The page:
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Dating a nice guy

dating a nice guy-22

I believe great equal partnerships are about seeing how we can work together and respecting each others qualities as individuals.If we keep slamming the nice guy for showing up as emotional or helpful, the other side of the coin is sending a thumbs down to women being logical or ambitious.

Sharing the stage with an equally ambitious man isn’t impossible but it requires humility, teamwork and respect.I know you know this already, as I’m sure you have tried to date the Nice Guy in the past.I bet you’ve turned up for the date, done your best to get into the zone of finding him hot, then at some stage bailed out with a ‘I’m just not feeling the spark message.’ Maybe he didn’t challenge you enough, maybe he held off of the all important kiss, either way his lack of killer instinct has acted as a turn off.But as he calls the shots, you may find that unless you’re okay to go along with all of them that you get left behind.If you see yourself in an equal partnership with a man who is going to pitch in to help you out when you need it too I am going to advocate that you should date the nice guy, If you keep seeing his tendency to offer help, to work around you and to be emotionally available to you as ‘weak’ or ‘boring’ we are playing into the same old game, which says women can’t be assertive and men can’t be emotional.Dr Glover said: "Others typically do not realise these contracts exist and are often surprised when the Nice Guy lashes out at their failure to keep their end of the deal." And when things don't go their way, they often complain that they've been "friend-zoned" despite the target of their affections never being interested in the first place.

On the Reddit forum dedicated to the subject, the ulterior motives of Nice Guys are highlighted using social media posts and screengrabs: Whilst it may be that the object of your affections is only interested in friendship, Dr Marczyk believes that if you find yourself feeling resentful about being in the 'friend-zone', you need to change yourself to increase your chances of getting out.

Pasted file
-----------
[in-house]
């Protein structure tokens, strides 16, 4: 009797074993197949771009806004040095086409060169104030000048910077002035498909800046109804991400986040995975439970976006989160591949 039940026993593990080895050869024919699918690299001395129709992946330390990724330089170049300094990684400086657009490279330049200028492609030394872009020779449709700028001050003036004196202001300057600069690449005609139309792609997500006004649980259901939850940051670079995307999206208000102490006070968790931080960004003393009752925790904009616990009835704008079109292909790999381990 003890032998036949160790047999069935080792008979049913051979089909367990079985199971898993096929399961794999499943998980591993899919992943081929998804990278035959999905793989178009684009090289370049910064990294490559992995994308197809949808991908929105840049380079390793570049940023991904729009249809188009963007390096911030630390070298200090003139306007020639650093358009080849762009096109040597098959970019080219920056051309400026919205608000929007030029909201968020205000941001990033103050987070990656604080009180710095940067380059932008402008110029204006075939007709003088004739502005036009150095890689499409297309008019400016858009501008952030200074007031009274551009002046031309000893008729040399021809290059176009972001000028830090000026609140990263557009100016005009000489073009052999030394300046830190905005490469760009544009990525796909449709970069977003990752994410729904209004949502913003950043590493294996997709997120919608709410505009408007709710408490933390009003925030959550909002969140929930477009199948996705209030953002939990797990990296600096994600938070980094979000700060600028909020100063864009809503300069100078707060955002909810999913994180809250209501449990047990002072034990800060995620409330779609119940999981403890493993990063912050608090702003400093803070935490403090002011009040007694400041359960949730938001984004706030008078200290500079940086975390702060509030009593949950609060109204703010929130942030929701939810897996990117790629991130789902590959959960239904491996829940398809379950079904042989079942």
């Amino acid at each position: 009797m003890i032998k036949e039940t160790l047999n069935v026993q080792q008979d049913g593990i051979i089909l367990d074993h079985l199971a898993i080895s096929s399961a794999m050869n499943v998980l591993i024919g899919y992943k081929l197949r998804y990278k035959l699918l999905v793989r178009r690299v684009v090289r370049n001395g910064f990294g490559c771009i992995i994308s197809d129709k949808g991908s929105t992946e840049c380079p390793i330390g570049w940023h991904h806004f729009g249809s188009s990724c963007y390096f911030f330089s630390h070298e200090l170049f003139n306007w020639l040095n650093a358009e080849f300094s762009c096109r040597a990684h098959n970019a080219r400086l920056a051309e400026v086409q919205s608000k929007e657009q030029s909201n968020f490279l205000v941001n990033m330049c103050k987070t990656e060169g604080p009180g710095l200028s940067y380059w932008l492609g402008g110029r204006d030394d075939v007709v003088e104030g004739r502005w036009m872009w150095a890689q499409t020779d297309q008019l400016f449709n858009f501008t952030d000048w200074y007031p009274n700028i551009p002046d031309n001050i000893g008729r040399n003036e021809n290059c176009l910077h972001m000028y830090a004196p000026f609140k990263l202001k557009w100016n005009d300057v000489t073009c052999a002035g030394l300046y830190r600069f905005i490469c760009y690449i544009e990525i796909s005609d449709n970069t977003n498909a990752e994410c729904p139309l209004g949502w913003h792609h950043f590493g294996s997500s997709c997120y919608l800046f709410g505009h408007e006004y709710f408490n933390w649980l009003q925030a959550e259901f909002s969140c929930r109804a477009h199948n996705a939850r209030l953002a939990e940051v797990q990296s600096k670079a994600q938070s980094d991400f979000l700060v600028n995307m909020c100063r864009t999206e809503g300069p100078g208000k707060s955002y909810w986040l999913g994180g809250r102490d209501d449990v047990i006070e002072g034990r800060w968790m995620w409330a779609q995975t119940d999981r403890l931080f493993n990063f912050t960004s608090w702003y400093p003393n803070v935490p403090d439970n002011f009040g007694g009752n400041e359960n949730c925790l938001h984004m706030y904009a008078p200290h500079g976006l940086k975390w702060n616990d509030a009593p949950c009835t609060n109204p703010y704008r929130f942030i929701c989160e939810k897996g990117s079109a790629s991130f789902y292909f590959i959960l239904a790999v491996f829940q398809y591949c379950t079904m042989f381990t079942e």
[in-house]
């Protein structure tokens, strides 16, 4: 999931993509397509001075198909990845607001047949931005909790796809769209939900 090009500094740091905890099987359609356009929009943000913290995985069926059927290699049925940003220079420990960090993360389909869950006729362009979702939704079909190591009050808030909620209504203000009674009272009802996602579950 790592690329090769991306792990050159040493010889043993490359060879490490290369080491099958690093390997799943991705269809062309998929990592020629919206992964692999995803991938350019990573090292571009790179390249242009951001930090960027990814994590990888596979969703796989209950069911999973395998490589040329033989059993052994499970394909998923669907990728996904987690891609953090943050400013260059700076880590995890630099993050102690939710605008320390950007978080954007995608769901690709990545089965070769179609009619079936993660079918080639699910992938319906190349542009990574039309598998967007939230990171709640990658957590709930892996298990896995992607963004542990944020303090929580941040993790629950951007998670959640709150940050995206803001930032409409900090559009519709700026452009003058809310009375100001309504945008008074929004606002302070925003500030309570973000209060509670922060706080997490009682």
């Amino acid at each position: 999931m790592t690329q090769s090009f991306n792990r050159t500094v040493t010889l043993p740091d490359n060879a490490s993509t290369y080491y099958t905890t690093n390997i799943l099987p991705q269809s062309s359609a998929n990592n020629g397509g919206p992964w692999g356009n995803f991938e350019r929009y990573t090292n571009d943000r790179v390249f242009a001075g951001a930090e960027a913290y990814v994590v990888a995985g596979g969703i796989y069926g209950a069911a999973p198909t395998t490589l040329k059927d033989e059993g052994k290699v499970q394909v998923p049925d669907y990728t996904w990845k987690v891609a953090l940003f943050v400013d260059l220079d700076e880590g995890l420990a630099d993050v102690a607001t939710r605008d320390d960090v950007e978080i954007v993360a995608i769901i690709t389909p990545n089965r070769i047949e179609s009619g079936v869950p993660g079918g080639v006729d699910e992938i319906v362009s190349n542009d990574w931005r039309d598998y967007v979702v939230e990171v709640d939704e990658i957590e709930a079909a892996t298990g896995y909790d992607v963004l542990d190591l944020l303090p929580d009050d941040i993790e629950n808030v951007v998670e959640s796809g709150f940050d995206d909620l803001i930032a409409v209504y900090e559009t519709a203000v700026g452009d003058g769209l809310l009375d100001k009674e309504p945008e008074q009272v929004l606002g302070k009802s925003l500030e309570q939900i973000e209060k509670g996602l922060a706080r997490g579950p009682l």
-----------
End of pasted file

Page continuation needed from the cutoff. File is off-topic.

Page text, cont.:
To accomplish career goals you need a man who is supportive of them, who doesn’t mess with your schedule, and who treats you with respect.

It took me some time to work out that the qualities I thought made for the sexy ‘boss’ guy or ‘hot’ artist I wanted were deeply incompatible with me: I am the first woman to get annoyed if people brand women who have career goals as ‘bossy’, ‘domineering’ or generally unfeminine. But why I’m telling you that you have to date the Nice Guy is because if we want men who are more supportive and collaborative when it comes to our non-dating life goals we need to start praising the qualities these guys bring to the table.

After all, don’t rom-coms teach us that ‘the one’ is usually the one who was there all along?

Nice Guys get a bad reputation as boring based on some of their ‘good’ qualities.

If changing your lifestyle is too much time and energy, there’s another option, according to Marczyk: “Alternatively, make your intentions clear from the start and if they aren't returned, don't wait around.” He says that you can avoid the friend-zone by avoiding the friendships altogether: “One reason nice guys will stick around is because the less nice ones won't tolerate their desires not being returned and settling for less than they want.” But couldn’t you just learn to be happy in the friend-zone? “By definition here, one party wants more from the relationship than they're realistically going to get.